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Community
1/12/20
Community
1/12/20
Dancing with Stones

By Meredith Levitt



As far as oxymorons go, Dancing Stones ranks among the most unusual.




Dancing with Stones

By Meredith Levitt



As far as oxymorons go, Dancing Stones ranks among the most unusual.


At the top of a narrow country lane just outside of Lagos lies the outdoor workshop of renowned German sculptor Christian Tobin. Just beyond a linear row of statuesque Leylandii trees, a metal gate opens into the space where colossal stones come to life.

Inside, enormous granite stones form an uneven perimeter. A massive piece of spotted granite hangs from the top of a forklift in the centre. Below it, a square granite slab sits atop a circular metal frame. Eventually, after many hours of careful circular grinding – top against bottom – these two pieces of stone will fit together within 1/300 of a millimetre. Precision is paramount to the final sculpture – a piece of kinetic art that will actualize two-ton stones dancing on water.

“This is an extremely rare stone,” Tobin explains, pointing out the dark gray spots that give the silver piece of granite a unique depth. “Normally the darker elements are heavier and they sink to the bottom, so you never see them in the middle of the stone the way they are here. How can that happen?”

Chosen from a quarry in Evora, Portugal, not far from the Spanish border, these specific pieces of rock visually depict a rare and singular phenomena on earth. “I have never seen anything like this,” Tobin adds reverently. For an artist who has spent the last 40 years working solely with stone, this was an incredibly lucky find. They were the perfect choice for his latest commission – a public square in the town of Chemnitz, Germany.

Designed to dance in various directions, the finished sculpture will have three colossal stones of similar sizes placed in a non-linear order. To the naked eye, they will appear to move atop the ground itself, as the bottom half will be set into the square.

“I wanted dancing stones to go along with the dancing houses they are building there,” Tobin explains. Indeed, the nearby architecture is a series of asymmetrical buildings with misaligned windows and uneven angles. As with each and every sculpture, the first part of the work entails traveling to the location, examining the space at different times of the day, understanding what the space will be used for, and asking lots of questions.










“I never know where the idea will come from,” says Tobin, who is credited with founding the entire field of kinetic stone sculptures and has worked all over the world, including in Japan, the United States, Switzerland, Finland, Germany and South Africa (to name but a few).

Like many of the greatest inventions, Tobin discovered the technique by accident. As a student at the Munich Academy of Fine Art in the early 80s, he separated two large stones to create a sculpture in which one stone would float on top of the other. His failed attempts led to an incredible realisation. The ball bearing between them started to roll on top of the water by itself. This gave Tobin the idea to try the same thing on a much, much larger scale.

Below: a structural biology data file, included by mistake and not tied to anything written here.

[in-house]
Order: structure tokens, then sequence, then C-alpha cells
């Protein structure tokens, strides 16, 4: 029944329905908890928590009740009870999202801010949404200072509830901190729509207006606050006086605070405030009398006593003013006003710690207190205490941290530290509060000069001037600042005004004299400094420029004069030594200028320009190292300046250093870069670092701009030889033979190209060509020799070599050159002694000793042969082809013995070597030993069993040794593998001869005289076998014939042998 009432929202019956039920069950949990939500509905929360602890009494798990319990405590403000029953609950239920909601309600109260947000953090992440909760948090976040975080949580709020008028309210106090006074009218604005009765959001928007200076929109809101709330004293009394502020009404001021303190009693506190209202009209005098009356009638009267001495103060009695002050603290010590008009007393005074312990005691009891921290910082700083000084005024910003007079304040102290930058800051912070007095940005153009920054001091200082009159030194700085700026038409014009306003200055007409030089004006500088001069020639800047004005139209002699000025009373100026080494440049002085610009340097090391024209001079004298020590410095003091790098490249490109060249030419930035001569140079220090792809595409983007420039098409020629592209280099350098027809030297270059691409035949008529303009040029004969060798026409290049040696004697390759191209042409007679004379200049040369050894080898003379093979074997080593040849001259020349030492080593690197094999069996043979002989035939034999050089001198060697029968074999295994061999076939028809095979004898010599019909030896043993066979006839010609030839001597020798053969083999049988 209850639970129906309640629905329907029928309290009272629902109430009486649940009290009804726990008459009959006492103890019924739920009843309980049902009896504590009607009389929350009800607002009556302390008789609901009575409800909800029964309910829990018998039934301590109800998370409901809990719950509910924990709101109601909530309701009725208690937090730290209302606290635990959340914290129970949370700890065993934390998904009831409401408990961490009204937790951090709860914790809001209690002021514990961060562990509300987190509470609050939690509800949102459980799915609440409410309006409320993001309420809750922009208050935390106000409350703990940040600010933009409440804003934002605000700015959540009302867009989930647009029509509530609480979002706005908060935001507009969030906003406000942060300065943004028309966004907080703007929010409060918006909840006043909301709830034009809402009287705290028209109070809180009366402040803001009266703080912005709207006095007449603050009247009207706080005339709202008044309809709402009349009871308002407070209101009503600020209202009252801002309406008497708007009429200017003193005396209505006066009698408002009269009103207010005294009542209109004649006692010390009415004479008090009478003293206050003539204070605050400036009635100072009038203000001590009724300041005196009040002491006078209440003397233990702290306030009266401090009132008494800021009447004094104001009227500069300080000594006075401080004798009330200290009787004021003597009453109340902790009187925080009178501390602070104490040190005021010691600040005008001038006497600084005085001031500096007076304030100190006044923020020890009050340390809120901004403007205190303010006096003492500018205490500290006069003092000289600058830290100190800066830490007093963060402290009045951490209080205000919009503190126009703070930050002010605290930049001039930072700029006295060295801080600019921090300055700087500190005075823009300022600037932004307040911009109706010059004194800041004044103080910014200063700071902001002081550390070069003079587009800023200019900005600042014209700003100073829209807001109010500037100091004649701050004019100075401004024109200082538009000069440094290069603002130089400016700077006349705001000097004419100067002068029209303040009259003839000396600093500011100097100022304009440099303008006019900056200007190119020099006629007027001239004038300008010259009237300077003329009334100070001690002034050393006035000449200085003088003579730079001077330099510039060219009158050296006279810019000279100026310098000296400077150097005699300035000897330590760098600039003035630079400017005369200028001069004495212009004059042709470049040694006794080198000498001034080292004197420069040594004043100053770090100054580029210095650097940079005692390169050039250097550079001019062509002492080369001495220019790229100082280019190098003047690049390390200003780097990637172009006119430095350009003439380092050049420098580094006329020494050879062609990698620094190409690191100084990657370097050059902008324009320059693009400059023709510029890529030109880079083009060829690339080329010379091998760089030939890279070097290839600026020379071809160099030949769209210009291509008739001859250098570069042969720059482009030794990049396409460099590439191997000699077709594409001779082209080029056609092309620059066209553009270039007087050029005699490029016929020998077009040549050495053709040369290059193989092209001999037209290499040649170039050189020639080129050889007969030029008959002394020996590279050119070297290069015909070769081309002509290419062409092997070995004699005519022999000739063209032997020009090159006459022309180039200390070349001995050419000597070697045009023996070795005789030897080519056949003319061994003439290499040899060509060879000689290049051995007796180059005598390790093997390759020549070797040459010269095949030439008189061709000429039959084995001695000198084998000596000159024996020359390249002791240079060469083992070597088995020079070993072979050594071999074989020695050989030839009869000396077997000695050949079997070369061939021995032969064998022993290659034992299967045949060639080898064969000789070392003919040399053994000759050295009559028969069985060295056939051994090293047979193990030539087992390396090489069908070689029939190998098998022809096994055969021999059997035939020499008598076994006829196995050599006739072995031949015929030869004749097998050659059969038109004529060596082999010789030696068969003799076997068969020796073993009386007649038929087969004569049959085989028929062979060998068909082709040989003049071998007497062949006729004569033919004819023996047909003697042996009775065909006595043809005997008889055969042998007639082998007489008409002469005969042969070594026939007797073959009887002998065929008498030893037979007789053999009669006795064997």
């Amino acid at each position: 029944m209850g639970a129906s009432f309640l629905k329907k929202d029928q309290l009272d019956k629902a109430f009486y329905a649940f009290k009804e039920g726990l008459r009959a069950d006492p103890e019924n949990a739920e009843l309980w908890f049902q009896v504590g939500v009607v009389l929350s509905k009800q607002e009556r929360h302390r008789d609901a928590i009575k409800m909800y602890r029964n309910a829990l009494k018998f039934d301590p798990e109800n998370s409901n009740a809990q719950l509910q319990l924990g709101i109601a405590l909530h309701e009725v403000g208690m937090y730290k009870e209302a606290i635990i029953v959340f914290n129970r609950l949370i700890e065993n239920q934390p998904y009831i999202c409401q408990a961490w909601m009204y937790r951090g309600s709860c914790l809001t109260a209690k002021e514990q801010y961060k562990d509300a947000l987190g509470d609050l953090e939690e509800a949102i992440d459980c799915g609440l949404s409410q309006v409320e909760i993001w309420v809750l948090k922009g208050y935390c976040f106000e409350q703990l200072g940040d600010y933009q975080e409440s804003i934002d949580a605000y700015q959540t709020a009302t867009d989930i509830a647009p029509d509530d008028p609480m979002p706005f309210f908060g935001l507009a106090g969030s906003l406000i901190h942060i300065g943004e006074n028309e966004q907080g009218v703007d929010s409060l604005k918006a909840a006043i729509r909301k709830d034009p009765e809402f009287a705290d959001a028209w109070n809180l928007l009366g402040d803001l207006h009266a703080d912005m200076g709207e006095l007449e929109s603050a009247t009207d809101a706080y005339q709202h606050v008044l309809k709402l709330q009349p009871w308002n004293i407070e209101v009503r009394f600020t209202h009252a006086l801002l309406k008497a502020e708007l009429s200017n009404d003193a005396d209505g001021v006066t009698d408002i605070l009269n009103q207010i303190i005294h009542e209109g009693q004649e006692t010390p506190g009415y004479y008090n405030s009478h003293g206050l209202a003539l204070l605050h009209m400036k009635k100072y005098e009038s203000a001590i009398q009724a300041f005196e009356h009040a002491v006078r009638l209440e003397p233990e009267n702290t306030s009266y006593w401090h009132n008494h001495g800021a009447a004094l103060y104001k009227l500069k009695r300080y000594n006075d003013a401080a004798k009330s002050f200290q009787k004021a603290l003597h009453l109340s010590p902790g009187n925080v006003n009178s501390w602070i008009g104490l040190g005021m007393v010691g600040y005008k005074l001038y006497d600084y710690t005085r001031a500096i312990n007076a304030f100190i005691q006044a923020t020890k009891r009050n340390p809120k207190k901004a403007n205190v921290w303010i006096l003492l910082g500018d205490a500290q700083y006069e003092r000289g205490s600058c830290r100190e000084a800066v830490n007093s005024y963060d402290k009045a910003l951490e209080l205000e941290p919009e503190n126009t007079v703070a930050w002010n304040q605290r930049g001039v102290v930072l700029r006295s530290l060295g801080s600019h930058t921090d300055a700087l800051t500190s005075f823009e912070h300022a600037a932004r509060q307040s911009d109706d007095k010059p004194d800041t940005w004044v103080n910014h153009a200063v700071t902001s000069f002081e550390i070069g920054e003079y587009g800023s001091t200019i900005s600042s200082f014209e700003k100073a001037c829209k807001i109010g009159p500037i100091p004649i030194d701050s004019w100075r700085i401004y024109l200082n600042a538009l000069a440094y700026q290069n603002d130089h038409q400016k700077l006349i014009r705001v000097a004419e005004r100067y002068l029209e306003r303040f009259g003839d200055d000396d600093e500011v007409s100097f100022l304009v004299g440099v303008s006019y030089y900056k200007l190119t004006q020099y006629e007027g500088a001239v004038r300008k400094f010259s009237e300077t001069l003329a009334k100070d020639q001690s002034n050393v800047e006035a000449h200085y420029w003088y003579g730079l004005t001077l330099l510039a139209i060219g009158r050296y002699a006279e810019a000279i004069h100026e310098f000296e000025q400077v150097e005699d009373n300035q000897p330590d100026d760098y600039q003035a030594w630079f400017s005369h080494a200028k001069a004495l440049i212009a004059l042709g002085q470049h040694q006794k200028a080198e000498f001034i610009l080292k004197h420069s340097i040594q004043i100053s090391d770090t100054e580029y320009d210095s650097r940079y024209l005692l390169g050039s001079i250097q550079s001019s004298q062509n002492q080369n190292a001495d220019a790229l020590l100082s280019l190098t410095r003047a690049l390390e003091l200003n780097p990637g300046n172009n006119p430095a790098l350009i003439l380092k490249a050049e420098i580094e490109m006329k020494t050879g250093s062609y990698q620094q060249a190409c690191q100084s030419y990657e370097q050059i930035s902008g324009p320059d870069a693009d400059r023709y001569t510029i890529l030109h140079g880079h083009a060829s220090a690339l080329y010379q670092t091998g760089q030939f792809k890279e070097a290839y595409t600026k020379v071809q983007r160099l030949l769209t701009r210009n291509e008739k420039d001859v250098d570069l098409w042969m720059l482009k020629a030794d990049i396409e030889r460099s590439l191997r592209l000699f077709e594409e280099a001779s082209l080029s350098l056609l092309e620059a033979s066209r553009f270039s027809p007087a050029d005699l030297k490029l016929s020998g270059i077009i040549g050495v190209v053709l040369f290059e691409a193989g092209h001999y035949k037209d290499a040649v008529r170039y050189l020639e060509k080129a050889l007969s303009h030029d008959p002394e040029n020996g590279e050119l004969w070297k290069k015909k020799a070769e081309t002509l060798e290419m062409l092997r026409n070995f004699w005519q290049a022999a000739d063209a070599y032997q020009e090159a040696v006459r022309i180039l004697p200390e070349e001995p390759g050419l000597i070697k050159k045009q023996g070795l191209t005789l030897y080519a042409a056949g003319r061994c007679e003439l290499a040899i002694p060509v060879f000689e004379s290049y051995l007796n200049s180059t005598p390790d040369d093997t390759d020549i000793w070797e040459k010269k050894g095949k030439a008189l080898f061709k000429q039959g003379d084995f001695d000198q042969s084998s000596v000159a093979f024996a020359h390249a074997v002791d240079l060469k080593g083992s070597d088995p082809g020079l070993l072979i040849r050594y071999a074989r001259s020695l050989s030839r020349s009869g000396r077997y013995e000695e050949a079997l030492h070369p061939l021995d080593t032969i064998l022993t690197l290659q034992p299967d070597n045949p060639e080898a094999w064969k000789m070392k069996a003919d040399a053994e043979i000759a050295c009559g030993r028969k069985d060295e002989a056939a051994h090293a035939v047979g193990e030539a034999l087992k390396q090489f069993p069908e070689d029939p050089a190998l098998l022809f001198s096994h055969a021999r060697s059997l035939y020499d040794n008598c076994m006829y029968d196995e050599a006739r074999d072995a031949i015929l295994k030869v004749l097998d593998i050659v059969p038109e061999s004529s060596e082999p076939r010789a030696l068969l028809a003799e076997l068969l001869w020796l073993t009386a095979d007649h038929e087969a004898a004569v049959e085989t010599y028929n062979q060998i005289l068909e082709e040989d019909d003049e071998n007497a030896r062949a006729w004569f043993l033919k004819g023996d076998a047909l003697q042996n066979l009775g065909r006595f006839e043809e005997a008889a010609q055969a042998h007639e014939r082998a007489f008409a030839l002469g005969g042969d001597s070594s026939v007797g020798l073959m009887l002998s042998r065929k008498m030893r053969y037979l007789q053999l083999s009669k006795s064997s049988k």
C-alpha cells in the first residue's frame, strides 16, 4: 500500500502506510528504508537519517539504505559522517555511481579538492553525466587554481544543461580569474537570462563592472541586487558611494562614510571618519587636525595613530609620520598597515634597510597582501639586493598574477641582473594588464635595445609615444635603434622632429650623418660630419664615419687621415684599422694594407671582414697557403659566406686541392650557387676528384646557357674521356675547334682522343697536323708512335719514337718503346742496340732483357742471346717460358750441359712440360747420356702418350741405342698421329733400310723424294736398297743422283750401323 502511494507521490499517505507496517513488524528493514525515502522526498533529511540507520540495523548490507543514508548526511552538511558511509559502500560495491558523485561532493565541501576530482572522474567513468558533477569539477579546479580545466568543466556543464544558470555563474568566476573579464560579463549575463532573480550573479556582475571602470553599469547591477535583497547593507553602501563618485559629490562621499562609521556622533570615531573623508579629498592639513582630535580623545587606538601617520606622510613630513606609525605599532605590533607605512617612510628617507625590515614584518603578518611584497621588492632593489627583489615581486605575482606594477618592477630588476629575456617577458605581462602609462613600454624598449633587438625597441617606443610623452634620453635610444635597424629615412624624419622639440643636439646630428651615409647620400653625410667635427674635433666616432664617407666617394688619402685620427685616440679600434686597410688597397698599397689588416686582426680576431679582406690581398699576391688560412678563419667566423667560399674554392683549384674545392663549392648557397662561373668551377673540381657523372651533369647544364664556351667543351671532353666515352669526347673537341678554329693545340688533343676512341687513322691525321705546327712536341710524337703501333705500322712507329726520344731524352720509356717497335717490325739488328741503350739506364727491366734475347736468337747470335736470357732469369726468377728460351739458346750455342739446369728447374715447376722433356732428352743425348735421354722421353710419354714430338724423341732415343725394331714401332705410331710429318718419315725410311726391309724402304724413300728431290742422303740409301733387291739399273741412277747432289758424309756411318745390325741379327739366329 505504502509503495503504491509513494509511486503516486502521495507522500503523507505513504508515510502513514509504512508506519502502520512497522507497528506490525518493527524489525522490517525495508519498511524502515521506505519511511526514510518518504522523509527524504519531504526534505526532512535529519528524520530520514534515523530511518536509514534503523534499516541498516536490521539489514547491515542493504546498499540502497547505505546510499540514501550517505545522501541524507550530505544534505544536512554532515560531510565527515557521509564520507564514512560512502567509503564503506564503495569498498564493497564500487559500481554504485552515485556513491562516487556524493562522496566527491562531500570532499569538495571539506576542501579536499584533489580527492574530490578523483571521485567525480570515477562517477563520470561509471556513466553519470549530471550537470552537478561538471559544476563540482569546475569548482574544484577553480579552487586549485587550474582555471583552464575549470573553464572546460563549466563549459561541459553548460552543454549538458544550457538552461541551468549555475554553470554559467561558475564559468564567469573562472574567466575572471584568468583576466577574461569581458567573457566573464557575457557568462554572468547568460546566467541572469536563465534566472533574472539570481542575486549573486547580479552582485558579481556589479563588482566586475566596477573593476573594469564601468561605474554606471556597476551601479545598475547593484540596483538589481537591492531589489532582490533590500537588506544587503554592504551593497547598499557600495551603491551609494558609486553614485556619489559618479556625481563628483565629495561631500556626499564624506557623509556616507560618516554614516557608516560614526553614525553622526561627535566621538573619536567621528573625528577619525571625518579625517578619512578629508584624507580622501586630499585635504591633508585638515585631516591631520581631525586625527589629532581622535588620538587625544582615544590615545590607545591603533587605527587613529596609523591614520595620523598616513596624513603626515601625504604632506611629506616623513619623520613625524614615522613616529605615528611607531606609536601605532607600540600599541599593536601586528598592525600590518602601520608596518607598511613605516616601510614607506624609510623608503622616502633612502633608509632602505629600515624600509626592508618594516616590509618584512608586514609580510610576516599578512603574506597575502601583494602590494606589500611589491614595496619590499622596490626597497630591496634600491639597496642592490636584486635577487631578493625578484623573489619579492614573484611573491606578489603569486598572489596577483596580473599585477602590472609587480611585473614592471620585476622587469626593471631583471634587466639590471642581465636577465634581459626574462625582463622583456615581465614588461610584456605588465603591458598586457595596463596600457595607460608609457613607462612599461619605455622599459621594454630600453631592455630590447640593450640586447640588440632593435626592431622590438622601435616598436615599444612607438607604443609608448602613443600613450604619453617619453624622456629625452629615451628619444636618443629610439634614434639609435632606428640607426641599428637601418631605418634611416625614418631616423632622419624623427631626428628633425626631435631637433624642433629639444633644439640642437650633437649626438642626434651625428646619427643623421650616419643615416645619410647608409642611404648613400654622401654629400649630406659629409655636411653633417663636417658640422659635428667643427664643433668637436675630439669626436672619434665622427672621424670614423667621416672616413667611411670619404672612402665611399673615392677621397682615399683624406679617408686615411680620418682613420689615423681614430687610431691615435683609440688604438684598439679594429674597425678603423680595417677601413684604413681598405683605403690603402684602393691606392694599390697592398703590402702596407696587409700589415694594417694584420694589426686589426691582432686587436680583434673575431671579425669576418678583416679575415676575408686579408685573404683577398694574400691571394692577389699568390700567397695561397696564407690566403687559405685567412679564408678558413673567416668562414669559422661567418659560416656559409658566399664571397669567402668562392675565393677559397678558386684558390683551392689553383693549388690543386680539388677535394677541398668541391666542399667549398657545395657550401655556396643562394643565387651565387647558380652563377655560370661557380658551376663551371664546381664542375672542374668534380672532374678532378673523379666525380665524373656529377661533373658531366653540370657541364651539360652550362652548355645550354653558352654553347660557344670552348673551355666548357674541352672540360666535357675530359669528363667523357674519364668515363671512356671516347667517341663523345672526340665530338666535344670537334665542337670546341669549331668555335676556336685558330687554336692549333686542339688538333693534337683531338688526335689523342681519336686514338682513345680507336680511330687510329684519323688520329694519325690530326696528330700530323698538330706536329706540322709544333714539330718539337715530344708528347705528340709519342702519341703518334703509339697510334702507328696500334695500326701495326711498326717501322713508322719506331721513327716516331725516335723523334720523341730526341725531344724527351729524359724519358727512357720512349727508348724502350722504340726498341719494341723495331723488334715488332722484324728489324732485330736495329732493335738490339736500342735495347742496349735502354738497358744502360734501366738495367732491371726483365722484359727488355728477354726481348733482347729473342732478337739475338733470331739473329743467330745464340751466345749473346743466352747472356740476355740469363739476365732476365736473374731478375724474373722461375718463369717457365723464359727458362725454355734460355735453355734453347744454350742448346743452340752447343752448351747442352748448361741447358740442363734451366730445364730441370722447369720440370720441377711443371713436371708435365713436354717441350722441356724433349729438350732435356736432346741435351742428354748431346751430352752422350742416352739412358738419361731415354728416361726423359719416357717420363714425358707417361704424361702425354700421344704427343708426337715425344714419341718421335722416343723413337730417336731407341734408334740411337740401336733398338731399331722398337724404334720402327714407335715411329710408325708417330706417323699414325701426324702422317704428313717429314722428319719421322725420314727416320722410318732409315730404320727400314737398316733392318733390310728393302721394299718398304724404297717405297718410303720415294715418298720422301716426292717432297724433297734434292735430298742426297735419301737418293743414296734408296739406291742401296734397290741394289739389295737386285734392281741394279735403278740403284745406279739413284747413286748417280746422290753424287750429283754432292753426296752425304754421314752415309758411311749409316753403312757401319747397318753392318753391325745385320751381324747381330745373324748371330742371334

In 1983, he created his first spherical fountain for the International Horticultural Exhibition. A small amount of pressure from the water creates the movement of stone that weighs up to several tons, which means that even children can move them easily and safely. Since that first spinning globe, Tobin’s creations have expanded to include gigantic sundials and stone works. Although they all share a kinetic ability and uncanny physics, each one presents a new challenge.

In his current piece, the three stones will have different radii of movement to create visible differences in the way they dance. Once the creation and testing phases are completed, Tobin will return to Germany and work closely with the technicians responsible for the light, sound and water elements to perfect the sculpture.

Tobin jokes that he is well-respected now because he has gray hair. Despite being one of the most famous contemporary sculptors in the world, he maintains a charming humility and childish wonder regarding his accomplishments. “I treat everyone the same when it comes to my work,” he says. “From the big boss to the one who shovels the dirt for the foundation.”

When I ask what philosophy inspires his work, he points to the text on his coffee mug: less is more. Tobin hopes to create more kinetic sundials that forge art, physics and astronomy in the future. For now, it’s one project at a time. “After all,” he jokes, “it’s not easy to make three-ton stones dance”.

Photos and video © Reuven Levitt





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This article is in
the December edition


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This article is in
the December edition


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